Our new Sustainable Airport Manual expands on the original SDM by incorporating new technologies and lessons learned from six years of design and construction on the OMP. The manual will also contain additional chapters on sustainable airport planning, daily operations and maintenance, concessions and tenants. The SAM includes a guidance and measures system, as well as best practices and case studies for "Airports Going Green." It is our vision and intention that the SAM will become the global industry standard for sustainability planning, development, and everyday functions at airports around the world.

The conference also included an airfield tour of O'Hare International Airport, which allowed participants to view construction on Runway 10C-28C and witness innovative green technology at work. Representatives from the Chicago Department of Aviation, Walsh/TJ Lambrecht and Caterpillar Inc. also offered a demonstration of a new electric drive hybrid tractor.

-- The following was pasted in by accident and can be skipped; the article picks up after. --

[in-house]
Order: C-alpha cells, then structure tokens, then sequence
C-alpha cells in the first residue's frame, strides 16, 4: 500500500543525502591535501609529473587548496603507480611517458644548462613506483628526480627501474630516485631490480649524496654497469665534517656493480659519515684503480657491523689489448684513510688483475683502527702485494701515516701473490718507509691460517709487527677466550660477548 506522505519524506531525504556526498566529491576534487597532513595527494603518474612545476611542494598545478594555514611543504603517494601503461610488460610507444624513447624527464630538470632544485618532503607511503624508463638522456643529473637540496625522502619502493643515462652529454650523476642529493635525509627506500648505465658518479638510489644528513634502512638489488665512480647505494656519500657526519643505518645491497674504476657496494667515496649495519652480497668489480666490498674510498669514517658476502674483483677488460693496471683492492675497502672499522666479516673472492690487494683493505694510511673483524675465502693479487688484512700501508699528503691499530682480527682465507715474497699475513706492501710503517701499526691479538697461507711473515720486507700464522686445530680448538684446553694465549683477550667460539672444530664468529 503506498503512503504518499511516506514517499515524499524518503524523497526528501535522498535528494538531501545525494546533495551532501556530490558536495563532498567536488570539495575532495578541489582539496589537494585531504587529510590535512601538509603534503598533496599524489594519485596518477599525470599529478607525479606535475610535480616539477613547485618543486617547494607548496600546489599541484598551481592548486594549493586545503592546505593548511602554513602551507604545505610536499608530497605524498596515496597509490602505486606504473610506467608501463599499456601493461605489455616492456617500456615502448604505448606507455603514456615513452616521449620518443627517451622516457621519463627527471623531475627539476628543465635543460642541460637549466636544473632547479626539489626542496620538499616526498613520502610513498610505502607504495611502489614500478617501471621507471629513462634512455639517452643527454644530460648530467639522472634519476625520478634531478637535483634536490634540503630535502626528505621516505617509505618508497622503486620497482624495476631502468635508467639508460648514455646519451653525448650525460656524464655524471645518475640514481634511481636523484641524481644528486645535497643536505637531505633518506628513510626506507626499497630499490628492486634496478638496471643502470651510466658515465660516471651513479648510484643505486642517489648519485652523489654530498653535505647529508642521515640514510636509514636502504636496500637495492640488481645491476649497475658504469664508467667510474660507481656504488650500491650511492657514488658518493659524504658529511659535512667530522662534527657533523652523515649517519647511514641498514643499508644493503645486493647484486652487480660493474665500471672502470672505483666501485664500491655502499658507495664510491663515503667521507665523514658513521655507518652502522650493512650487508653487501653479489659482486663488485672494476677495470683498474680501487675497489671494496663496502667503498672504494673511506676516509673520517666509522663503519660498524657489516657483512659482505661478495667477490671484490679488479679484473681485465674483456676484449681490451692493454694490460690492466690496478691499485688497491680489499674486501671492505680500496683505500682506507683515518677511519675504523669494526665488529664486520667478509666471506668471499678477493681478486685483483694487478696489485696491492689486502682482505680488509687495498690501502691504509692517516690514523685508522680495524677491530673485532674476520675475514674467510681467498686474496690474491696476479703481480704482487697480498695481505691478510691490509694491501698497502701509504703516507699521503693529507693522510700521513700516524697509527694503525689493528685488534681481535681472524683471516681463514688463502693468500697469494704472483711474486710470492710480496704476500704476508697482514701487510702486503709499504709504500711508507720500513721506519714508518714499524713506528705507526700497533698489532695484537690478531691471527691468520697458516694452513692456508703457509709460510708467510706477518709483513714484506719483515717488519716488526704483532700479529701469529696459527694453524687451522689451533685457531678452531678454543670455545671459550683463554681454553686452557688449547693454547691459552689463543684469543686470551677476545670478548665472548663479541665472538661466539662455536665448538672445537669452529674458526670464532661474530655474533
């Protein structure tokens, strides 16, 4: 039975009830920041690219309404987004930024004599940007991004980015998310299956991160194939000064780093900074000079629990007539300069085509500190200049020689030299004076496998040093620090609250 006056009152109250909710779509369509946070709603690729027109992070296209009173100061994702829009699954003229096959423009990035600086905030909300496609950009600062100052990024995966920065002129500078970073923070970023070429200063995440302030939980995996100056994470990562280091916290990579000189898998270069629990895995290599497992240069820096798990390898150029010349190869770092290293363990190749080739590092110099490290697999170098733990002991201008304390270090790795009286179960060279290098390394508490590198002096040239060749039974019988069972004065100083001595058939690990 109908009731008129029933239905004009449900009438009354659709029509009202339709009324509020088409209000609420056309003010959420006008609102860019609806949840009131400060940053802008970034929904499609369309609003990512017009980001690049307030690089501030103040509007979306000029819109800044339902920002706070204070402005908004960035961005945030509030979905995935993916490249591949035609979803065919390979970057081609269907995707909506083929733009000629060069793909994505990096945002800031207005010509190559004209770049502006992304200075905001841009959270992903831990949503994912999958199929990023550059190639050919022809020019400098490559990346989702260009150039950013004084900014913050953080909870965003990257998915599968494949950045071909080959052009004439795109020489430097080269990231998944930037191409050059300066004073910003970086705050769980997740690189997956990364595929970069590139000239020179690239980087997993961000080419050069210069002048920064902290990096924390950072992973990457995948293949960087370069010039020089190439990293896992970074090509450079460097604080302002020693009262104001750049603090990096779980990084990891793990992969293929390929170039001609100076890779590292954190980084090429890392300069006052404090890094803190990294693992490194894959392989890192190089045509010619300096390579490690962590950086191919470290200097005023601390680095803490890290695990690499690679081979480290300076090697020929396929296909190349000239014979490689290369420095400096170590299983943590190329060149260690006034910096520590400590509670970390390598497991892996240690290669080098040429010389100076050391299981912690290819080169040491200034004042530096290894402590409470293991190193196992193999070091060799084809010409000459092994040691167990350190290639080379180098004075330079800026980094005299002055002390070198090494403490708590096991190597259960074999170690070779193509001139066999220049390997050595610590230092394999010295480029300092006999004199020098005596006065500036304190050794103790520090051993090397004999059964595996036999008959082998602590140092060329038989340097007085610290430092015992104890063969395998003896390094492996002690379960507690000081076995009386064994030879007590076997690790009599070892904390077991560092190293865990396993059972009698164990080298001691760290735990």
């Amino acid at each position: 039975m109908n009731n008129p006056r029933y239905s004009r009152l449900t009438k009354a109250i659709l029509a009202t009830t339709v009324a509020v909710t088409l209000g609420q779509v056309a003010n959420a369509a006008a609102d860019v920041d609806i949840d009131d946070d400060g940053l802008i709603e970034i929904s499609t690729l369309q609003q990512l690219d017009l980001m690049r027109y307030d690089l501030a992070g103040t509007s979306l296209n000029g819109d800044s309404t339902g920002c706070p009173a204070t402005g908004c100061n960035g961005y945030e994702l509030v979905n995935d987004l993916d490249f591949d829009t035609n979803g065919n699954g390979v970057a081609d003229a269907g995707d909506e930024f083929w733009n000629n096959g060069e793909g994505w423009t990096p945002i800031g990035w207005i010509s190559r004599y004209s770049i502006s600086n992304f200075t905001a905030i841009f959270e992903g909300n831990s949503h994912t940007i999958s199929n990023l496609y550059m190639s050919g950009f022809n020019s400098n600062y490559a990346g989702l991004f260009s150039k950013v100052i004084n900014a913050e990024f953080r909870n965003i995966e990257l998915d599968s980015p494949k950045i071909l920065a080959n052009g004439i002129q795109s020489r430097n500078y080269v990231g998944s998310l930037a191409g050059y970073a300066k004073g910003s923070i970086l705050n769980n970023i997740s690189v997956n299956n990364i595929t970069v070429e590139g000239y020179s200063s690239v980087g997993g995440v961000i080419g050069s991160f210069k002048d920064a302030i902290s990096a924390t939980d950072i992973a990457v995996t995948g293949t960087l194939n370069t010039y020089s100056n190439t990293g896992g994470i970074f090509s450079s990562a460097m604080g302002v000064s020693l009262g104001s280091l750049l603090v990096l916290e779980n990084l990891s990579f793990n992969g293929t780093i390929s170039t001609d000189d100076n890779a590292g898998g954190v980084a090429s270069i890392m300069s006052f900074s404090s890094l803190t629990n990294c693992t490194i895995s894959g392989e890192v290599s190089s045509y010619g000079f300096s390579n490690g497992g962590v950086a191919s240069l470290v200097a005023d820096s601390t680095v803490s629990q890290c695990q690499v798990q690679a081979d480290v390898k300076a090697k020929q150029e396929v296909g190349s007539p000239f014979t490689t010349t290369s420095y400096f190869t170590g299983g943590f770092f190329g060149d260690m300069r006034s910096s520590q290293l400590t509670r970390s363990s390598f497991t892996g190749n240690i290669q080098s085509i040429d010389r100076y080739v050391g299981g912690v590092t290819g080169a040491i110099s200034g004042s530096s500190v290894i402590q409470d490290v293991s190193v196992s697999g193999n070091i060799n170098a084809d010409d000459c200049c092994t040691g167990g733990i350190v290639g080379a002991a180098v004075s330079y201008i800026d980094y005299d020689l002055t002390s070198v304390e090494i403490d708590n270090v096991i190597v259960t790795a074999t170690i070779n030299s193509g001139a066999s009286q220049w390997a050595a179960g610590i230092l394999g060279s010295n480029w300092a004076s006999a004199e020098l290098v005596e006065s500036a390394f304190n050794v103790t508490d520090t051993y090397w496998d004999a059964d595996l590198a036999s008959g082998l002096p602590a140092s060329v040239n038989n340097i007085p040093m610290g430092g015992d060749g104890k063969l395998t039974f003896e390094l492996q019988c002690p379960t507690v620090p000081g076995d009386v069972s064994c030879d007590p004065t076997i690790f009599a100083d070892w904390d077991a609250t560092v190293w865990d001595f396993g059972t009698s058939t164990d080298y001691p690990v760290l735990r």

The feedback we received about "Airports Going Green" has been very positive, and we look forward to an ongoing working relationship with all of our airport partners and industry experts as we continue work on the SAM's next chapters.

The creation of SAM has been a truly collaborative effort with contributions from nearly 200 airport executives, environmental experts and industry leaders from across the U.S. and around the world. Representatives from major airports have participated in the process, including: Paris-Charles de Gaulle, San Francisco, Los Angeles, San Diego, Reno-Tahoe, Portland, Oakland, Seattle-Tacoma, Dallas-Fort Worth, Denver, Detroit, Boston-Logan, Atlanta-Hartsfield, St. Louis, Minneapolis-St. Paul, Baltimore-Washington and Metropolitan Washington Airports Authority. I am grateful to each and every contributor who has given and continues to give of their talents and time to the ongoing development of the SAM.